Flying from Malone: Belfast’s First Civil Aerodrome, by Guy Warner

Second paragraph of third section:

This had been the case in June 1921, when Alan Cobham had arrived initially “in a field near Balmoral where an aeroplane had once landed”, off-loaded a quantity of The Times and had then flown to join the other three aircraft at Aldergrove for re-fuelling. Noel Smith was taken to inspect a possible landing ground at Balmoral and had commented that the ground had seemed a bit soft, especially for heavy aeroplanes. He added that the maximum dimensions of an airfield need be no more than 800 yards square and that pilots overflying the city had been instructed by the Air ministry to keep their eyes open for likely sites.

This is a very short book on the brief moment in 1922-23 when Belfast had the first municipal airfield in the UK, on the land that is now the Taughmonagh housing estate at the top of the Malone Road. (Oddly enough, I attended Taughmonagh school for a couple of years when I was very little.) The money to make it operational was invested by the city council (then known as the Corporation) and there were regular flights to Liverpool and then to Glasgow.

It was opened with much fanfare, the Lord Mayor of Belfast making the inaugural flight to Liverpool and back. But this was not the easy “hop into the air, point in the right direction, land safely” routine that we’re used to now. This map gives a sense of how pilots had to navigate by landmarks, which meant of course that they needed to stay below cloud level.

The idea was to cut the Belfast to Liverpool journey to an hour and a half from the all-day or overnight boat journey, shipping mail, newspapers and the occasional brave person to England and then to Scotland. But the market was not strong, and facilities at the Liverpool end notably poor – although the planes took off from Aintree racecourse, they then had to land again at Southport beach for mail and newspapers.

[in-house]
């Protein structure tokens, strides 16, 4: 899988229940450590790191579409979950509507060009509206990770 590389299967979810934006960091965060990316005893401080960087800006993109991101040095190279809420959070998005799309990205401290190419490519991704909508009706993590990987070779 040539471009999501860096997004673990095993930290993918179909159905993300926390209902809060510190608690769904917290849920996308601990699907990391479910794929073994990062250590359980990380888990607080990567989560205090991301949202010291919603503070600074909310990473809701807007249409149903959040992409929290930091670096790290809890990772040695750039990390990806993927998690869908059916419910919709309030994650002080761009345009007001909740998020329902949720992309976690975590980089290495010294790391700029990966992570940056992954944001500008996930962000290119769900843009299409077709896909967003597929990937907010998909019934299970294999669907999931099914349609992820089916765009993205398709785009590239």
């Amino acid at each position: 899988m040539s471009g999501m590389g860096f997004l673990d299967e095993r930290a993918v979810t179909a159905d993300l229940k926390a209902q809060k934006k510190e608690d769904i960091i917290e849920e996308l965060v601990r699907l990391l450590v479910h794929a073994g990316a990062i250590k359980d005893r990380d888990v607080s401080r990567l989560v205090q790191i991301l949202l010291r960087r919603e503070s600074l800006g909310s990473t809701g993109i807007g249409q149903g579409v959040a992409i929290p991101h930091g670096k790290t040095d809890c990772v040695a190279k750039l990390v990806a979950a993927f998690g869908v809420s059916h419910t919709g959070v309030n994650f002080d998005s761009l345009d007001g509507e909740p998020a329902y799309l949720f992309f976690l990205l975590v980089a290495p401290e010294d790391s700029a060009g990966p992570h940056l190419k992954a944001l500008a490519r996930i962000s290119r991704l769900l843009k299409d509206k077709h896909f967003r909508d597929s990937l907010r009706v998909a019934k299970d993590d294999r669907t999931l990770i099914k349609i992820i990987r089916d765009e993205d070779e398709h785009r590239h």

The Malone airfield lasted for just a year. The Taughmonagh ground was soggy and muddy, and the weather was terrible. There were no catastrophic accidents, but the small planes of the day got tossed around by the wind when they landed. Warner does not put it in these terms, but I suspect the pilots hated it and didn’t want to fly there. The Aldergrove airfield, now Belfast International Airport, was much better, and there were already plans to create reclaimed land on the shore of Belfast Lough for the site where what is now Belfast City Airport (aka George Best) was eventually built in the 1930s.

Again, Warner doesn’t put it in these terms, but this was obviously a prestige project set up by the municipal government and in particular by the new Lord Mayor, William Turner, immediately after Partition and the creation of the Irish Free State, to tie Belfast and Northern Ireland more tightly to the UK and to escape Dublin. For most of the twelve months that the airfield operated, the Civil War was raging on the other side of the Border. Turner got a knighthood out of it in 1924.

This is a nice wee book, lavishly illustrated with contemporary photographs and newspaper clippings, and not too difficult to get second hand, especially from sellers who have signed up for EU VAT…